So how can I be a good feminist and a strong skeptic while still feeling this way? How do any of us integrate our day to day lives, all the pressures we feel about our bodies, how we view ourselves, how we present ourselves, who we are, etc. etc etc. into the paradigms of feminism and skepticism? Personally I feel this is particularly difficult for young women (although I’m not trying to say that young men don’t have a struggle too), but we’re asked to walk a fine line between having to be beautiful in order to be noticed, and yet not too beautiful that we’re not taken seriously. Every girl likes to feel good about herself. Every human being gets emotional, but girls are encouraged to be more emotional than boys. How do we accept and encourage these traits, yet retain our intellectual beliefs and act out of logic?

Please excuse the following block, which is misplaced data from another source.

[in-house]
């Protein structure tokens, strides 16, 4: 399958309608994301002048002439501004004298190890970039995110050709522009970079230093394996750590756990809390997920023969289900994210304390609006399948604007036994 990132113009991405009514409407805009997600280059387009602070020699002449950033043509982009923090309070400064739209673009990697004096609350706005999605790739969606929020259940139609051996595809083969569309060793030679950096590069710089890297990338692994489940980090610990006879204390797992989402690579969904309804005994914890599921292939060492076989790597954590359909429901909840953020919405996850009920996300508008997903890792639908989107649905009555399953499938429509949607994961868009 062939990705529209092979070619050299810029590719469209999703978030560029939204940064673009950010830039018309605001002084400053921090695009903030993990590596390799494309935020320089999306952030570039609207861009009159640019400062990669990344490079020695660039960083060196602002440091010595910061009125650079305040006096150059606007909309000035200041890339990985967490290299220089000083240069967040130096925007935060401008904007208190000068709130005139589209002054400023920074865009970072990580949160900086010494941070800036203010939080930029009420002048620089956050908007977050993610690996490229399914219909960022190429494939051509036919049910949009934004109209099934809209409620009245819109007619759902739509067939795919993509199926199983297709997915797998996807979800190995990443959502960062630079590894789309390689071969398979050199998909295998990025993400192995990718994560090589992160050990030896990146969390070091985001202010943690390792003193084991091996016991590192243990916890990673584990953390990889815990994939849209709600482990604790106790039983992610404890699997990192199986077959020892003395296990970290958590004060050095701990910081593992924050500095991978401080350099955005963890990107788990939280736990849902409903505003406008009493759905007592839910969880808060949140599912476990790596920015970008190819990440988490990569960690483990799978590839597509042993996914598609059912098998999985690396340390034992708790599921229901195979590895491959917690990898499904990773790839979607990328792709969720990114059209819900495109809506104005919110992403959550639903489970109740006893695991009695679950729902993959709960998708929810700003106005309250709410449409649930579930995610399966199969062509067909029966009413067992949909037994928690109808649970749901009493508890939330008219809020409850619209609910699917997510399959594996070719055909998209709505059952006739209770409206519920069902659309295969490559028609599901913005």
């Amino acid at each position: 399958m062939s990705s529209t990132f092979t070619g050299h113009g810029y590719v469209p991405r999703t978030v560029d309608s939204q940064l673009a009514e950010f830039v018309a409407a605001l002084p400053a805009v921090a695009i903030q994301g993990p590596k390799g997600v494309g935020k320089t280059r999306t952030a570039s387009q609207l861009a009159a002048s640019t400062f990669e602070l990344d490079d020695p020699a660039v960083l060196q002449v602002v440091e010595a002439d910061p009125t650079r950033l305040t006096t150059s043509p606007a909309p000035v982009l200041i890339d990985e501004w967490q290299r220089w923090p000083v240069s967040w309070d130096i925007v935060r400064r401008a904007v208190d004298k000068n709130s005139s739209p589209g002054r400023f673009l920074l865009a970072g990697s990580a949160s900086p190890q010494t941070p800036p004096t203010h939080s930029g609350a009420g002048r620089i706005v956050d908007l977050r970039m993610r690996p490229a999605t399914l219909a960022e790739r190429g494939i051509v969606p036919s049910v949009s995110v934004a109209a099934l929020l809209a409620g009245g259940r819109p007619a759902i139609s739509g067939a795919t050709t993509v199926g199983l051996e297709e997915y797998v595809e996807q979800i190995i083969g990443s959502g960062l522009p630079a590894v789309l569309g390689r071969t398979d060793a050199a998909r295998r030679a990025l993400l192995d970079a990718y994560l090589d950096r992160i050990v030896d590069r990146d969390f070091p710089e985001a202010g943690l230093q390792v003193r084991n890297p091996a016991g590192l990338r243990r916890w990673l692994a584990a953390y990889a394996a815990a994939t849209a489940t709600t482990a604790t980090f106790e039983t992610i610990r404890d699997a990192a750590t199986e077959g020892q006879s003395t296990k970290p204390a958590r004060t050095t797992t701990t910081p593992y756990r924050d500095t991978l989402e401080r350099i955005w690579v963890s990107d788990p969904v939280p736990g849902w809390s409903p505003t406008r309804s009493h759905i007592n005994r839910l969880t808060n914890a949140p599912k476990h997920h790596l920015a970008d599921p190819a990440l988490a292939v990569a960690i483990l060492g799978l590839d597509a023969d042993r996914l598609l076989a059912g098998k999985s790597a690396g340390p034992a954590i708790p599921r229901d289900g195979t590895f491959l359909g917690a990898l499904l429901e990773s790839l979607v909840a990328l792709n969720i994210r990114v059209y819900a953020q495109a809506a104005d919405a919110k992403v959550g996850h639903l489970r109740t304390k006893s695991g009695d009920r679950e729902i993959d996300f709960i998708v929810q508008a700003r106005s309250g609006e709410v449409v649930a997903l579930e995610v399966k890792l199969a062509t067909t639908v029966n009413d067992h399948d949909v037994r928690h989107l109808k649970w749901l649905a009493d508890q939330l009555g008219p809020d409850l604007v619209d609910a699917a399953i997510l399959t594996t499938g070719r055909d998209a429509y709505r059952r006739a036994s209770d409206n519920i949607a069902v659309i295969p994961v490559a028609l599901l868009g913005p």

I think the most important piece of this question is to understand that we have multiple ways of thinking and being. We cannot expect ourselves to be fully integrated all the time. Particularly when we’re young, we’re still trying to sort out how the intellectual, the emotional and the physical all fit together. If the best we can do for now is to get each piece right by itself, I’d say we’re doing pretty well.